When we lose someone, it seems as if everyone should be able to see it written on our bodies, imprinted on our bodies, imprinted on our souls in a way that all should immediately recognize. In fact, one of the tougher parts of surviving a loss is the inevitability of going back to the familiar daily routine.
Slipping back into life — “moving on” — can feel like a betrayal of the person we lost, or instill a fear that we may forget that loved one for even a moment.
In this portion of Torah, we gain insight into one of Judaism’s most visible mourning rituals. Leviticus 21:5 reads, “They shall not make bald spots upon their heads … or make gashes in their flesh.”
Earlier in Leviticus we read that “you shall not make gashes in your flesh for the dead, or incise any marks on yourselves” (Lev. 19:28). Like many of our commandments, we are warned against observing the rituals of the surrounding nations.
In many ancient Near Eastern religious systems, when someone died, the mourners would make actual gashes in their own flesh or pull out their own hair and include it in the burial as an offering to the dead. However violent, the rationale behind the practice may have been that inflicting pain on oneself would be cathartic, symbolizing the grief of the mourner.
A part of us dies when someone we love is gone, so offering of oneself may have seemed the natural way to express that. The mark would stand as a sign of the pain and signal to everyone that someone, something had been lost.
In Jewish thought, our bodies are merely on loan to us, so they are not ours to harm. When we hear of a death, we observe a far less dramatic yet still powerful rite: keriah, the ripping of our clothing.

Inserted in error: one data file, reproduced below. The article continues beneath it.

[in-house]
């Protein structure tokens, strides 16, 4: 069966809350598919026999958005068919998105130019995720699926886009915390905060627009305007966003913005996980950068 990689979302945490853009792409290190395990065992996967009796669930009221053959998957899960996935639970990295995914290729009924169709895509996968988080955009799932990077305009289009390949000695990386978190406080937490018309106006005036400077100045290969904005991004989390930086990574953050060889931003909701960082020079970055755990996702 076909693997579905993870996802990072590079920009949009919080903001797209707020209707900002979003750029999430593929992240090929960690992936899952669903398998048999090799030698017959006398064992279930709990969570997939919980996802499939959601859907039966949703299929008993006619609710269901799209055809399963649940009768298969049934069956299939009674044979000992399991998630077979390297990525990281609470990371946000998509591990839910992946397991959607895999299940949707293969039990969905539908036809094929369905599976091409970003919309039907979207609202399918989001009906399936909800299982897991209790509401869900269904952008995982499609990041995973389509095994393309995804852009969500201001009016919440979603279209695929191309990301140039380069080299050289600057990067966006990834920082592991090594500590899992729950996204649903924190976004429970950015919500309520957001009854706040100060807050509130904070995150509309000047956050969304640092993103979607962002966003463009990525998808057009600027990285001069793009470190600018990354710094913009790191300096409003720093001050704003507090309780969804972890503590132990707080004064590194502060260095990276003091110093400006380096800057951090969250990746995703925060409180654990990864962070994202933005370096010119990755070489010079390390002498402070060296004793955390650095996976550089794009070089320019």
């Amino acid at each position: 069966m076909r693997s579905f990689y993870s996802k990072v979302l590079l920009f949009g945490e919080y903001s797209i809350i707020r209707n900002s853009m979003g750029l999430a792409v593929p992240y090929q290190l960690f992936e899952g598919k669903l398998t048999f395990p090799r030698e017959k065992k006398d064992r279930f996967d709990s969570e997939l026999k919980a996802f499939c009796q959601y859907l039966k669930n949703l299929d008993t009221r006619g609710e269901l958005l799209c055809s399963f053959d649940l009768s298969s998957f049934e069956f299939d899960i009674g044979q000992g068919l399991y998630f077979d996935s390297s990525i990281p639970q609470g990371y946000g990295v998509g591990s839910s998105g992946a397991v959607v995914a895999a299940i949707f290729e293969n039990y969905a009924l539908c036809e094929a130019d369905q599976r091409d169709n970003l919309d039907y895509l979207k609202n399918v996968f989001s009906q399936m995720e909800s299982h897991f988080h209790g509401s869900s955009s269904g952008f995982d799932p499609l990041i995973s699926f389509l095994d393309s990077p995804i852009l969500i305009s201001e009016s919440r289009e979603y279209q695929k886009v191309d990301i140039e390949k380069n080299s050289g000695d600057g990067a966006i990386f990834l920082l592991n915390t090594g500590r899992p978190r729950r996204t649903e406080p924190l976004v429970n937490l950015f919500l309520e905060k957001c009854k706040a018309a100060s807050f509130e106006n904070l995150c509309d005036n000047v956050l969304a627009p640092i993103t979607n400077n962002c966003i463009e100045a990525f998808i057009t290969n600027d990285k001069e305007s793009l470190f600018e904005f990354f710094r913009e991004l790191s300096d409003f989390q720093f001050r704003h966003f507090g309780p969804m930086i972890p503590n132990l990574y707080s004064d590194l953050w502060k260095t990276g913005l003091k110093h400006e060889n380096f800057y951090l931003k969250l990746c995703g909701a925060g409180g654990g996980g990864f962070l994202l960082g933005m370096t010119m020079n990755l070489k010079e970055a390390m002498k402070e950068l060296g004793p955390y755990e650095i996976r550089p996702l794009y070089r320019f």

Examples of this custom abound in our texts: When Jacob saw Joseph’s many-colored coat drenched with what he thought was his blood, he tore his garment. Job, too, “rent” (tore) his mantle. And even God, according to the Zohar, performed keriah; When the Temple in Jerusalem was destroyed, God rent the royal curtain that protected the ark in an act of mourning.
Perhaps ripping one’s clothes aims to fulfill that desire to inflict pain on oneself at the moment that horrible news is heard. Plus, we wear that garment all week long during shiva, sparing the mourner from telling people what has happened, for it is written on their clothing.
Maimonides wrote in Torah Temimah that “this tear satisfies the emotional need of the moment, or else it would not be permitted as it is a clear violation of the biblical command not to cause waste.” If the role of the mourning process is to help the one who has lost someone confront, express and eventually process the anger and pain that arise around death, then keriah is the first step. We rip the garment we’re wearing to show the world what we look like inside.
However, our ritual has undergone some changes over the centuries, as have most of our sacred customs. Keriah is often done not at that bitter moment when the news is relayed, but before the funeral. And most of us no longer rip our clothes. Usually a small button is pinned on us with a ribbon attached that we rip instead.
Do we still tap into the psychological value that Jacob and Job felt when they disregarded their material possessions for a moment? Or maybe we have lost something of the original intent.
I have personally found great power in even the ripping of the ribbon — the sound of the tear piercing the mournful silence. But I wonder if we spare our clothes at a time when that is truly the last thing on our minds.
Judaism acknowledges that being with grief is an intricate, ongoing process. With each stage comes its own rituals, reflecting the mourner’s psychological needs.
Keriah is only the first of many rites and milestones that accompany us on the journey through loss. When we lose a loved one, as writer Rabbi Maurice Lamm writes, “the anguish is exquisite and, one might even say, sacred, and the way in which we express it should be no less sacred.”
Rabbi Mychal Copeland is a rabbi and senior Jewish educator at Hillel at Stanford. She can be reached at firstname.lastname@example.org.